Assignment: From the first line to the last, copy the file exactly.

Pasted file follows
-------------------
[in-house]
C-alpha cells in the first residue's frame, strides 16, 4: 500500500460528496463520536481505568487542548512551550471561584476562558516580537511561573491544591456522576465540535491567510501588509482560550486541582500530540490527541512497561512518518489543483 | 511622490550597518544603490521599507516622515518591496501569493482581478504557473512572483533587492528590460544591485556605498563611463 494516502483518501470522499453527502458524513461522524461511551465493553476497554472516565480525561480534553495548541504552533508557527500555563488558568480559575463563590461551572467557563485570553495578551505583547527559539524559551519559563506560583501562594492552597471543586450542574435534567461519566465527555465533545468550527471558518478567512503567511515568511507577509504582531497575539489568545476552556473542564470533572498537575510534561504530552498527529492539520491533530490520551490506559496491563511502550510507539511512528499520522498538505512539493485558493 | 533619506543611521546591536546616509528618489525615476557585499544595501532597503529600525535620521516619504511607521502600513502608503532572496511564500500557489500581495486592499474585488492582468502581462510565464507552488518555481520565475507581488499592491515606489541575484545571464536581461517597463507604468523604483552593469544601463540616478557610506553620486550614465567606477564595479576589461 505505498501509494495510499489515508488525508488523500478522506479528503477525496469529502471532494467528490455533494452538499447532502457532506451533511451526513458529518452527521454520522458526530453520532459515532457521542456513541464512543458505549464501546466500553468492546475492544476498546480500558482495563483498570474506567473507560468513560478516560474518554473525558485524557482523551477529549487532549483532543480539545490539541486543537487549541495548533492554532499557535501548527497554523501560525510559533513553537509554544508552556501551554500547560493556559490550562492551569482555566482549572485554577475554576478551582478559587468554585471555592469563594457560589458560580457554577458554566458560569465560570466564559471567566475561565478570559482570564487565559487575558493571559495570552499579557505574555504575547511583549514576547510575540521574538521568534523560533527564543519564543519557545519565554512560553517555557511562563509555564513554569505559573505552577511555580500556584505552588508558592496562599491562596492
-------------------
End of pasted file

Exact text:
[in-house]
C-alpha cells in the first residue's frame, strides 16, 4: 500500500460528496463520536481505568487542548512551550471561584476562558516580537511561573491544591456522576465540535491567510501588509482560550486541582500530540490527541512497561512518518489543483 | 511622490550597518544603490521599507516622515518591496501569493482581478504557473512572483533587492528590460544591485556605498563611463 494516502483518501470522499453527502458524513461522524461511551465493553476497554472516565480525561480534553495548541504552533508557527500555563488558568480559575463563590461551572467557563485570553495578551505583547527559539524559551519559563506560583501562594492552597471543586450542574435534567461519566465527555465533545468550527471558518478567512503567511515568511507577509504582531497575539489568545476552556473542564470533572498537575510534561504530552498527529492539520491533530490520551490506559496491563511502550510507539511512528499520522498538505512539493485558493 | 533619506543611521546591536546616509528618489525615476557585499544595501532597503529600525535620521516619504511607521502600513502608503532572496511564500500557489500581495486592499474585488492582468502581462510565464507552488518555481520565475507581488499592491515606489541575484545571464536581461517597463507604468523604483552593469544601463540616478557610506553620486550614465567606477564595479576589461 505505498501509494495510499489515508488525508488523500478522506479528503477525496469529502471532494467528490455533494452538499447532502457532506451533511451526513458529518452527521454520522458526530453520532459515532457521542456513541464512543458505549464501546466500553468492546475492544476498546480500558482495563483498570474506567473507560468513560478516560474518554473525558485524557482523551477529549487532549483532543480539545490539541486543537487549541495548533492554532499557535501548527497554523501560525510559533513553537509554544508552556501551554500547560493556559490550562492551569482555566482549572485554577475554576478551582478559587468554585471555592469563594457560589458560580457554577458554566458560569465560570466564559471567566475561565478570559482570564487565559487575558493571559495570552499579557505574555504575547511583549514576547510575540521574538521568534523560533527564543519564543519557545519565554512560553517555557511562563509555564513554569505559573505552577511555580500556584505552588508558592496562599491562596492